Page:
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Science News

Parkinson’s Foundation researchers and other scientists worldwide make continual advances in understanding Parkinson’s disease (PD) with revolutionary research. We monitor it all in our effort to improving care and advance research toward a cure. Browse our collection here:

Drug Targeting Toxic Alpha-Synuclein Is Found Safe in Early Clinical Trial
Friday, June 16, 2017

In an early, small clinical trial A research study in humans that aims to test a new intervention – this could be a drug, surgery or therapy like exercise or diet guidelines – to make sure it is effective and safe. an experimental drug designed to clear away a toxic protein associated with Parkinson’s disease (PD) was foun

Regular Exercise Has Long-Term Benefits in Parkinson’s
Friday, June 16, 2017

A new study finds that people with Parkinson's disease (PD) who regularly exercised two and a half hours per week had an improved quality of life and mobility over two years compared to people who did not exercise or who exercised less. Furthermore, people with more advanced PD benefitted the most from regular exercise. The results appear in the March edition of the Journal of Parkinson’s Disease.

Low-Fat Dairy Foods Associated with Modest Increased Risk of Parkinson’s
Wednesday, June 7, 2017

Frequently consuming dairy foods, in particular low-fat milk, is associated with a modest increased risk of developing Parkinson’s disease (PD), according to a new study published in the June 7 online edition of Neurology. However, the results do not demonstrate that dairy products cause Parkinson’s, and the risk of developing the disease for anyone remains low.

Lifespan in Parkinson's Nearly Identical to General Population
Wednesday, May 17, 2017

A new study finds that, overall, lifespan for those living with Parkinson’s disease (PD) is nearly identical to those in the general population. The study looked at a group of diseases called synucleinopathies, including Parkinson’s.  The results appear in the May 15 online edition of JAMA Neurology.

New Evidence Suggests That Parkinson’s Begins in the Gut
Wednesday, April 26, 2017

According to new research, people who had surgery to cut the main nerve connecting the brain with the stomach, a longstanding treatment for ulcers, had a trend of a lower risk of developing Parkinson’s disease (PD). Published in the April 26 online edition of Neurology, this result adds weight to the hypothesis that PD may begin in the gut and travel to the brain.

FDA Allows Marketing of a Genetic Test for Medical Conditions Including Parkinson’s
Thursday, April 6, 2017

Earlier today, the US Food and Drug Administration (FDA) announced that it will allow direct marketing to consumers of a genetic test that identifies predispositions for 10 medical conditions, including Parkinson’s. Such tests are referred to as direct-to-consumer or DTC.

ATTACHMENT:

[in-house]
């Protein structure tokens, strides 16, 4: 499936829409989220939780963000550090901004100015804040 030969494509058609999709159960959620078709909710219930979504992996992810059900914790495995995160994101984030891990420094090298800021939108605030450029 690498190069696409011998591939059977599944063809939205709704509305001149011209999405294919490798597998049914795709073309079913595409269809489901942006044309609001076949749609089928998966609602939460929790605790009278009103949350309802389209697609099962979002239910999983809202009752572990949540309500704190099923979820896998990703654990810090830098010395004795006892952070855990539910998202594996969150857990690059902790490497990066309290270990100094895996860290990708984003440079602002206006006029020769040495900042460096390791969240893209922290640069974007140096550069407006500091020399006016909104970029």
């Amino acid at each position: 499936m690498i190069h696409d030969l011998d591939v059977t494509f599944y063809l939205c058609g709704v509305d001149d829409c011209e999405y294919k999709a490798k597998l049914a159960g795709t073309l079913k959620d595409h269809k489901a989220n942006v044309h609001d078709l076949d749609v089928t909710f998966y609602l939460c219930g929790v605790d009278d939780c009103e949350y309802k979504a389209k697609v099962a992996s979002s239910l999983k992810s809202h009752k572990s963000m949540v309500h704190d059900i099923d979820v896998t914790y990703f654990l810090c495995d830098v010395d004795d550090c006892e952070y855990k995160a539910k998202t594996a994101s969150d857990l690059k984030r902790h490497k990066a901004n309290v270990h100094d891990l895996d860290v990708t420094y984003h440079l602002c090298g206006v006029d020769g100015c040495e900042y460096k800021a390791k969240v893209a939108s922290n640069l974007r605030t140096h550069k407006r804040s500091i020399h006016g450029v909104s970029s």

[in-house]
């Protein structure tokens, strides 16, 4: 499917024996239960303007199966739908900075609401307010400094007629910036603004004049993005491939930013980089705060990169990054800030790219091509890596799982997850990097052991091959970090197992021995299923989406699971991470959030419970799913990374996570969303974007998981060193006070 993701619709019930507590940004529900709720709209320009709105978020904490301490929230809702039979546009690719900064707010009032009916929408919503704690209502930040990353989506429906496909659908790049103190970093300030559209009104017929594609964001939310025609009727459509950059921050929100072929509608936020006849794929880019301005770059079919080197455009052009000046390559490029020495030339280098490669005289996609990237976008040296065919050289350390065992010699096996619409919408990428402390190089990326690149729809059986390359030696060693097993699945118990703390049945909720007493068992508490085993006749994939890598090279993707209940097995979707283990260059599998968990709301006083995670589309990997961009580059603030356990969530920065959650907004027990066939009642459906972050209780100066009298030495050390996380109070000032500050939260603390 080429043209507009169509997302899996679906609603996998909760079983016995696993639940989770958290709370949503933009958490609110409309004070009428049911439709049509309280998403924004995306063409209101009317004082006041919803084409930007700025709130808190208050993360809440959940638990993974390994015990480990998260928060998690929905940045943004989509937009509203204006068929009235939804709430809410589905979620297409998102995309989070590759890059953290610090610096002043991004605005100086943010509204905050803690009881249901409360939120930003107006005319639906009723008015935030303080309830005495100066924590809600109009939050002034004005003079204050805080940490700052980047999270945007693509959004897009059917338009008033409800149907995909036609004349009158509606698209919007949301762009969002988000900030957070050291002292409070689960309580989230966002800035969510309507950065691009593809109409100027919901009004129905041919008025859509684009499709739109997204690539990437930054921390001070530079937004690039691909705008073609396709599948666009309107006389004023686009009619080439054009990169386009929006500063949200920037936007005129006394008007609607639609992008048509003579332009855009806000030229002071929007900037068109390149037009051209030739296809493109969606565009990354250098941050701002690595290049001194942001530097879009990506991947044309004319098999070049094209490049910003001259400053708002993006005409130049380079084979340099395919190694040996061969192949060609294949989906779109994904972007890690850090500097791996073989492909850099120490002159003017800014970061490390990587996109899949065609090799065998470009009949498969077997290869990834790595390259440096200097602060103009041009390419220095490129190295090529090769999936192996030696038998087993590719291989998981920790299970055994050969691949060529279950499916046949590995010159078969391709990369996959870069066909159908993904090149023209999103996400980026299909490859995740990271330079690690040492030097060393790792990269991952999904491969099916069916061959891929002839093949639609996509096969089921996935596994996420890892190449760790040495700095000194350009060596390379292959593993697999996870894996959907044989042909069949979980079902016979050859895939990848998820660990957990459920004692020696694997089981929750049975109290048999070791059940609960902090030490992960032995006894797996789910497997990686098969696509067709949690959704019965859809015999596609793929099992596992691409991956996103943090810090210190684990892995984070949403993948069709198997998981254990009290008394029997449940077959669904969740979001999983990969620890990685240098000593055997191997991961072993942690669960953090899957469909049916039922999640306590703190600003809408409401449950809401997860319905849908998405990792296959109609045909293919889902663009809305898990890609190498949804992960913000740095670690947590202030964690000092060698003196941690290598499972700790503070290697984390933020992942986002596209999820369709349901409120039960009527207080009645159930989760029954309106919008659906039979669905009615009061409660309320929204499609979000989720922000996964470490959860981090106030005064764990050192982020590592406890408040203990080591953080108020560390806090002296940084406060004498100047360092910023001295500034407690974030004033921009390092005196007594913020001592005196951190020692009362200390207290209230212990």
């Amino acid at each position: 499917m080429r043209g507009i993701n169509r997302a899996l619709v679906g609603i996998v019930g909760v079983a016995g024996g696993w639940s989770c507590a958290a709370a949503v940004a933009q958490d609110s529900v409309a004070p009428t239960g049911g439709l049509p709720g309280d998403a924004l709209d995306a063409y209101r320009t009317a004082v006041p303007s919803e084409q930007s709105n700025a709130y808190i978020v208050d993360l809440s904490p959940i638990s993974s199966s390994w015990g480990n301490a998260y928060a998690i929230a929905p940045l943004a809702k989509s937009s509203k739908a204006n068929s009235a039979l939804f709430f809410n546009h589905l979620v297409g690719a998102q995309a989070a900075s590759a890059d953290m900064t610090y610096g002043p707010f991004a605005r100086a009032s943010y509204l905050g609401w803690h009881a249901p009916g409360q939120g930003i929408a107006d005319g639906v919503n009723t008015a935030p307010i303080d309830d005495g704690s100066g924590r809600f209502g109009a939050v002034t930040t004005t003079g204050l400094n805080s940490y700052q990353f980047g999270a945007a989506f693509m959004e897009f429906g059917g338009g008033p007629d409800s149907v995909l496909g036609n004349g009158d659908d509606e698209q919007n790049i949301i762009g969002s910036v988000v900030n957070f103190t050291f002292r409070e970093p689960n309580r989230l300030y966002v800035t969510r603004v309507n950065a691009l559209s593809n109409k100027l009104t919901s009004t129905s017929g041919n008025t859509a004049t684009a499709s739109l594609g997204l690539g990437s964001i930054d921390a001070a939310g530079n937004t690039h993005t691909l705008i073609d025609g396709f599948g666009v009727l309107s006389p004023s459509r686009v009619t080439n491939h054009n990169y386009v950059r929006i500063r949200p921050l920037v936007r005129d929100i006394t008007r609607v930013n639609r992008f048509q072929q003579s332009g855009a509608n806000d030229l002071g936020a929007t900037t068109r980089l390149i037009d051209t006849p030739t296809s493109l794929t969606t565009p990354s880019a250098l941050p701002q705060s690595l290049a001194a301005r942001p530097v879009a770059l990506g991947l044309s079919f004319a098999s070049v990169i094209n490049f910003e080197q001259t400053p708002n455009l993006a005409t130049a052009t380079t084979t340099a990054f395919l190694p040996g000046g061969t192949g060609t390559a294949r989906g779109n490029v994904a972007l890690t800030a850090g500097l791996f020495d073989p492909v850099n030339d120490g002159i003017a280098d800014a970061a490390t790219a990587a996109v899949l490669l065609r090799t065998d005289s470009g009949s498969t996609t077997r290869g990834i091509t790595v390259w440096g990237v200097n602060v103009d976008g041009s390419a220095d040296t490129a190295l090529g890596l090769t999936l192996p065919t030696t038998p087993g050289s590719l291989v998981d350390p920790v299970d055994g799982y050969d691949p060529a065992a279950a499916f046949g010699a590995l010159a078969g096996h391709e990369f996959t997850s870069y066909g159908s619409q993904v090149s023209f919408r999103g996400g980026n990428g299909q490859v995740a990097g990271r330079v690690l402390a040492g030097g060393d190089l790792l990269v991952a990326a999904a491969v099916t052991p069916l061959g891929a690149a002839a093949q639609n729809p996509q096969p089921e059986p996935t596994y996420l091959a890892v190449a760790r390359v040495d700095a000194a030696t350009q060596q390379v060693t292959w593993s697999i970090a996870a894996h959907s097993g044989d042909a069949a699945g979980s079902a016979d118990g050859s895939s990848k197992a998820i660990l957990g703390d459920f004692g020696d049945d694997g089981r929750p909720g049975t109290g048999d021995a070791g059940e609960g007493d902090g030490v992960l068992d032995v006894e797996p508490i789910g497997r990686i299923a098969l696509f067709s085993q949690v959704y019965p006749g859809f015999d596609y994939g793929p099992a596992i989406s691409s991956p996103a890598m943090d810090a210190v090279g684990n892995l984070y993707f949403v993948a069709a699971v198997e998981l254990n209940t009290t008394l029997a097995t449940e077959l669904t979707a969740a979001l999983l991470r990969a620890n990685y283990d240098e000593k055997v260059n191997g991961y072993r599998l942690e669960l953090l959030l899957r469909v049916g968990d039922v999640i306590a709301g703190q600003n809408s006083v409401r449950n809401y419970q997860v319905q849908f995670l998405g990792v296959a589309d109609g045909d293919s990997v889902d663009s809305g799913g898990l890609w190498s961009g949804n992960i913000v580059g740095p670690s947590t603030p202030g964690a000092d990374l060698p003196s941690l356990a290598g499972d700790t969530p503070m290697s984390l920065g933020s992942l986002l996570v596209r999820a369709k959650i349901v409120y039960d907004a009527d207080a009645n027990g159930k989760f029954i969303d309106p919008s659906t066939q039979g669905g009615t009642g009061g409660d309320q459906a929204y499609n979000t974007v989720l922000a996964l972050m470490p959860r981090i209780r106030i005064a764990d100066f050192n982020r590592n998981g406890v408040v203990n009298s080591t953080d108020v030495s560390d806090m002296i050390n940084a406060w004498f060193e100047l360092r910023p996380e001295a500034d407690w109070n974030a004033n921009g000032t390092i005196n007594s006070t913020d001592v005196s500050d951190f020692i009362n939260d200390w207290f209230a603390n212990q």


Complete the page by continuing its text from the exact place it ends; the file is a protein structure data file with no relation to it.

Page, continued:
Potential Parkinson’s Therapy Harnesses Immune System Cells
Monday, April 3, 2017

Researchers have found the drug sargramostim, currently used to boost the immune systems of people undergoing chemotherapy, to be relatively safe in people with Parkinson’s disease (PD). This result opens the door to testing its ability to protect the brain cells affected by PD. The results of this small, phase I clinical trial appear in the March 23 online edition of npj | Parkinson’s Disease.

Hepatitis B and C May Increase Parkinson’s Risk
Wednesday, March 29, 2017

Infections with the viruses that cause hepatitis B and hepatitis C are associated with increased rates of Parkinson’s disease (PD), according to a study published in the March 29 online edition of Neurology. More research is needed to explain this connection.

FDA Approves Safinamide (Xadago®) as an Add-on Treatment for Parkinson’s
Wednesday, March 22, 2017

The Parkinson’s Foundation alerts the community that the US Food and Drug Administration (FDA) has approved safinamide tablets (Xadago®) as an add-on treatment for people with Parkinson’s who are currently taking carbidopa A medication used together with levodopa to enhance its effects.

Light Therapy May Promote Daytime Alertness and Better Sleep in Parkinson's
Sunday, March 19, 2017

In a new study, when people with Parkinson’s disease (PD) who experienced daytime excessive sleepiness were exposed to bright light twice a day, using light boxes similar to those available in drug stores, they were more alert in the daytime and slept better at night. This research funded by the Parkinson’s Foundation appears in the February 20 online edition of JAMA Neurology.


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